Lions and Tigers and Bears, oh my
my new life on the land
There Be Dragons
The thing that you should know off the top is that I’m a city boy.
I know concrete, asphalt, city blocks with house after house, stretching out from yesterday to tomorrow. Yeah, sure, there was a week here and there over a couple of summers when my parents rented a cottage – more like an out building – on a farmer’s back pasture, with almost a lake and, if I wandered back to the barn, pigs, chicken and I suppose a cow. I remember collecting fresh chicken eggs and harassing the pigs, but I don’t remember cows.
My first official encounter with a cow came during my lost second year in university. The woman whom I was dating at the time had an assignment – from her journalism course (?) – to write/photograph cows at the Central Experiment Farm across the canal from the university. I when along, met the great beasts, stepped in cow plops and saw this hung bull separated in its own enclosure.
While not being one of those who can only imagining living/dying in the Big Smoke – Toronto – and who firmly believe that there be dragons north of the 401, I have always lived in the cores of few cities that have been my home.
But soon - too soon? - with my wife – here after officially referred to as the wife – I will be moving into a house about 20 minutes from beautiful downtown Perth, drawing water from a well and shitting into a septic system.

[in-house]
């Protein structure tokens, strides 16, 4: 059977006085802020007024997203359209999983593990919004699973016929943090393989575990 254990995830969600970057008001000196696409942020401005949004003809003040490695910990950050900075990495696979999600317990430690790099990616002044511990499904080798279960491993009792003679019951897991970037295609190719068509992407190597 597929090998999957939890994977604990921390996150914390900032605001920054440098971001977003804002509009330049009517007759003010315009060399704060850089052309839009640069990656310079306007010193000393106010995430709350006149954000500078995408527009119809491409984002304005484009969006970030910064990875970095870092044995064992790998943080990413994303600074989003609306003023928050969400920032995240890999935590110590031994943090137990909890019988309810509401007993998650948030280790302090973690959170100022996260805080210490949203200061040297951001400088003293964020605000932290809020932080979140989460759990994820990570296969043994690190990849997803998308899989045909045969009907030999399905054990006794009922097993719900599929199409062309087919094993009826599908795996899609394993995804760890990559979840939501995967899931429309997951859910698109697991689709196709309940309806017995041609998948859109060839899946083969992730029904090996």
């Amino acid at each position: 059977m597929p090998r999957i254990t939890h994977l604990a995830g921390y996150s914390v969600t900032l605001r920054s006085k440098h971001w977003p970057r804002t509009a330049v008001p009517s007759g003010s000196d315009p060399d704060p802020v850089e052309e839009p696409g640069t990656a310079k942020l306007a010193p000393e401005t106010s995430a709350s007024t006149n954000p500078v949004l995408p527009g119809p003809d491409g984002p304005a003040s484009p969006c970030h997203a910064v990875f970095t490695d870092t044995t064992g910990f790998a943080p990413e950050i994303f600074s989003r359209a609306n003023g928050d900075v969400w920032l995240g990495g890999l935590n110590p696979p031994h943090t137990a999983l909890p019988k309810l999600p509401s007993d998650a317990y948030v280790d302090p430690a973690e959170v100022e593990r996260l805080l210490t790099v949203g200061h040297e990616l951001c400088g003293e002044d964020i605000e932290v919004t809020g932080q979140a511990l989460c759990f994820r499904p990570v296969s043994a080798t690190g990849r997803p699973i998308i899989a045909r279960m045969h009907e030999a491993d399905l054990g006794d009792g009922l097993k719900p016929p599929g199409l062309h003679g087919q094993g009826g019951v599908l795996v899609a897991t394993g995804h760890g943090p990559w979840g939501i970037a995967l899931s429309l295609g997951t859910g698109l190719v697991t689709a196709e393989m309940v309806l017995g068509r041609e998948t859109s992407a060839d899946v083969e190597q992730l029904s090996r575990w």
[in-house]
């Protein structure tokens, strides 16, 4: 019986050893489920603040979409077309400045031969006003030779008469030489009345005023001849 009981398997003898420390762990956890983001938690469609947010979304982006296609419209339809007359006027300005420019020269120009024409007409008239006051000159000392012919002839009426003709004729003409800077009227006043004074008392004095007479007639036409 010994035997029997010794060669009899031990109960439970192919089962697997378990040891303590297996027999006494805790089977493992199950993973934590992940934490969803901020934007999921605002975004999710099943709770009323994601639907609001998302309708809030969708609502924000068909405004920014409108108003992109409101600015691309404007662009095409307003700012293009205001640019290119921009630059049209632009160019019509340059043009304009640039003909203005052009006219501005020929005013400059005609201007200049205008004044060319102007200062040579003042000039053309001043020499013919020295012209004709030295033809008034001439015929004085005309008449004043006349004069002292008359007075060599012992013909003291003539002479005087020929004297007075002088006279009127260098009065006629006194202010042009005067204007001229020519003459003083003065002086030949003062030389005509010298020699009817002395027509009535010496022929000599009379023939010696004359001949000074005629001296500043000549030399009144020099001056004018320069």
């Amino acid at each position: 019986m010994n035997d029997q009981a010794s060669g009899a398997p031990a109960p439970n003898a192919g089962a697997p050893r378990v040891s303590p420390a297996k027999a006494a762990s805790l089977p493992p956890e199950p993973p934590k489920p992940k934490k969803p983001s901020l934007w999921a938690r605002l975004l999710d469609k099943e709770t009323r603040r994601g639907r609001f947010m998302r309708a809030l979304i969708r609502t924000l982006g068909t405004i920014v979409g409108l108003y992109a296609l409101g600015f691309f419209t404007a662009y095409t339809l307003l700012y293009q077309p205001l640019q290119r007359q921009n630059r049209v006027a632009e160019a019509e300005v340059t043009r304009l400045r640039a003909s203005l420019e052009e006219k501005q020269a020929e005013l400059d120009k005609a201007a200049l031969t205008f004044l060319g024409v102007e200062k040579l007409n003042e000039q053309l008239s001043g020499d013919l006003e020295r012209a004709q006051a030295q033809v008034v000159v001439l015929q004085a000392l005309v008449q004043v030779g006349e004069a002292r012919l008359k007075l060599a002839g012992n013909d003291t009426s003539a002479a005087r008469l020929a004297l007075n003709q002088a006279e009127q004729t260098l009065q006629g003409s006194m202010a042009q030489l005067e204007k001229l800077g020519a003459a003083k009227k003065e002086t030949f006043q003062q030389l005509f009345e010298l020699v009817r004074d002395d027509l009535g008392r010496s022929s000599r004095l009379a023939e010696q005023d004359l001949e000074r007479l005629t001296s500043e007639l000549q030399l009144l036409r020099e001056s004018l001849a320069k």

I’ve been up there for the better part of a day: the first thing that I noted was the quiet. There’s always some noise creeping through city streets, pushing its way into the house, letting you know that there is a there there. On the land, on the property that will soon be our home, there is an immense quiet. On that day, this quiet was only interrupted by the sound of flies – great fucking huge flies, deer flies maybe – buzzing around my head. Flies were there through the hot day; but if I stayed in or sat on the screened porch, they were away and not in my ear.
I can image that there will be dark, a real dark, that will let the sky fill with stars and planets that I will see as stars, and where at night, even to walk from my front door to my back door I will need a flashlight.
But go I must. Maybe later I will talk about the whys and wherefores of the move. But for now it’s enough to write that on the day that we first saw the place, before wandering into the house, the wife stepped behind and away from the house. The grass was mostly burn brown from the summer’s heat, but the ground was littered with granite outcroppings, cracked, with moss and wild things growing. Standing beside her, I could feel her shoulder’s relaxing and a deep sigh releasing from her and I knew that she had found what could be her home.